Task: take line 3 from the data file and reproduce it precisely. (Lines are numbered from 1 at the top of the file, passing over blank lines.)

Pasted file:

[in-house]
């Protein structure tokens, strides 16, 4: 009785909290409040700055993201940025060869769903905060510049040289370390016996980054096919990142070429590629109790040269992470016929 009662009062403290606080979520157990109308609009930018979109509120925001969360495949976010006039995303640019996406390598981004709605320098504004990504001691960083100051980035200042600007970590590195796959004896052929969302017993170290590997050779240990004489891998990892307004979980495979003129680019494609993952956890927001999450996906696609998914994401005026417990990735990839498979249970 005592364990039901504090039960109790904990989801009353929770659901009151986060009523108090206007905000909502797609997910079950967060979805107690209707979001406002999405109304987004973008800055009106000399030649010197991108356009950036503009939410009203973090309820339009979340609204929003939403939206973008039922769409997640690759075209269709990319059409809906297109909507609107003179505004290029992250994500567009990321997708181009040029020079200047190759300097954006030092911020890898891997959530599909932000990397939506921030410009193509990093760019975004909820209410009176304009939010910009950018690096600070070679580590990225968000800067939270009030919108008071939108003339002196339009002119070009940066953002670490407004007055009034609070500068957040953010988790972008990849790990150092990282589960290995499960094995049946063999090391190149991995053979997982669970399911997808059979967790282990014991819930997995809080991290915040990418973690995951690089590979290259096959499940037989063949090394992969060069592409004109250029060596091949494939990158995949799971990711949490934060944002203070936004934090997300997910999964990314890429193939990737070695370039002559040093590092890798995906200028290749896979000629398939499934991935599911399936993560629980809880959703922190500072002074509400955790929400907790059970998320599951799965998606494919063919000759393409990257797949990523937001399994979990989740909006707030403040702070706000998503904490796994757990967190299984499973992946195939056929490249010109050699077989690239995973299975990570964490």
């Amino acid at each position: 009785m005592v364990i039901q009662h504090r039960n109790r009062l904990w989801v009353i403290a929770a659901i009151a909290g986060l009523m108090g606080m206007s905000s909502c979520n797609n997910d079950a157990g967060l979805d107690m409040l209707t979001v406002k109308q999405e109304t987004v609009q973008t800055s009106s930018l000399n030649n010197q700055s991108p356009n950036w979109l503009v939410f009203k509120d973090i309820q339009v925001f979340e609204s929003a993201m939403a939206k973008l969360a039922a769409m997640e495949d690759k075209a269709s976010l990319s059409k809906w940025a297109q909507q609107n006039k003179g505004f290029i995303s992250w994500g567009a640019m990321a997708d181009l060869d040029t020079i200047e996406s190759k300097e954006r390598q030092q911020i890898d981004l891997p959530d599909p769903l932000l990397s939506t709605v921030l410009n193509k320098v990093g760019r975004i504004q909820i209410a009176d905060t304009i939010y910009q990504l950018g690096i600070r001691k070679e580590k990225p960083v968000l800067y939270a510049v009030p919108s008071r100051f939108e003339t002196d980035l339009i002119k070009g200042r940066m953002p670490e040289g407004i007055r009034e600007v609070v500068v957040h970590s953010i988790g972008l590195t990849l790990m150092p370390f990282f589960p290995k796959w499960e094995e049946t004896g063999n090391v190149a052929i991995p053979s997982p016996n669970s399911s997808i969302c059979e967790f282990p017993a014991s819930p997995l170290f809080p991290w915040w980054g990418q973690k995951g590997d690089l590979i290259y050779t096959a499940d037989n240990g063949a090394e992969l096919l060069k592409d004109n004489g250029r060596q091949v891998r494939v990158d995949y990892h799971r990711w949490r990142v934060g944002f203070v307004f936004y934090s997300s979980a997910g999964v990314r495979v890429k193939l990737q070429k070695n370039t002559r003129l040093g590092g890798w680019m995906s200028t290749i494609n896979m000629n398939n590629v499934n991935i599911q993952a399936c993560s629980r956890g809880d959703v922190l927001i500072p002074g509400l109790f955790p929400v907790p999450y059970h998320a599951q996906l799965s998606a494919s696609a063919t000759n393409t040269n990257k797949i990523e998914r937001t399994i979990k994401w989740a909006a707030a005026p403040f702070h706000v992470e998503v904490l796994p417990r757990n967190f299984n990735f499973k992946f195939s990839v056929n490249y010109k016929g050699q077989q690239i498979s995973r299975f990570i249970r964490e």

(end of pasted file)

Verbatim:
């Amino acid at each position: 009785m005592v364990i039901q009662h504090r039960n109790r009062l904990w989801v009353i403290a929770a659901i009151a909290g986060l009523m108090g606080m206007s905000s909502c979520n797609n997910d079950a157990g967060l979805d107690m409040l209707t979001v406002k109308q999405e109304t987004v609009q973008t800055s009106s930018l000399n030649n010197q700055s991108p356009n950036w979109l503009v939410f009203k509120d973090i309820q339009v925001f979340e609204s929003a993201m939403a939206k973008l969360a039922a769409m997640e495949d690759k075209a269709s976010l990319s059409k809906w940025a297109q909507q609107n006039k003179g505004f290029i995303s992250w994500g567009a640019m990321a997708d181009l060869d040029t020079i200047e996406s190759k300097e954006r390598q030092q911020i890898d981004l891997p959530d599909p769903l932000l990397s939506t709605v921030l410009n193509k320098v990093g760019r975004i504004q909820i209410a009176d905060t304009i939010y910009q990504l950018g690096i600070r001691k070679e580590k990225p960083v968000l800067y939270a510049v009030p919108s008071r100051f939108e003339t002196d980035l339009i002119k070009g200042r940066m953002p670490e040289g407004i007055r009034e600007v609070v500068v957040h970590s953010i988790g972008l590195t990849l790990m150092p370390f990282f589960p290995k796959w499960e094995e049946t004896g063999n090391v190149a052929i991995p053979s997982p016996n669970s399911s997808i969302c059979e967790f282990p017993a014991s819930p997995l170290f809080p991290w915040w980054g990418q973690k995951g590997d690089l590979i290259y050779t096959a499940d037989n240990g063949a090394e992969l096919l060069k592409d004109n004489g250029r060596q091949v891998r494939v990158d995949y990892h799971r990711w949490r990142v934060g944002f203070v307004f936004y934090s997300s979980a997910g999964v990314r495979v890429k193939l990737q070429k070695n370039t002559r003129l040093g590092g890798w680019m995906s200028t290749i494609n896979m000629n398939n590629v499934n991935i599911q993952a399936c993560s629980r956890g809880d959703v922190l927001i500072p002074g509400l109790f955790p929400v907790p999450y059970h998320a599951q996906l799965s998606a494919s696609a063919t000759n393409t040269n990257k797949i990523e998914r937001t399994i979990k994401w989740a909006a707030a005026p403040f702070h706000v992470e998503v904490l796994p417990r757990n967190f299984n990735f499973k992946f195939s990839v056929n490249y010109k016929g050699q077989q690239i498979s995973r299975f990570i249970r964490e």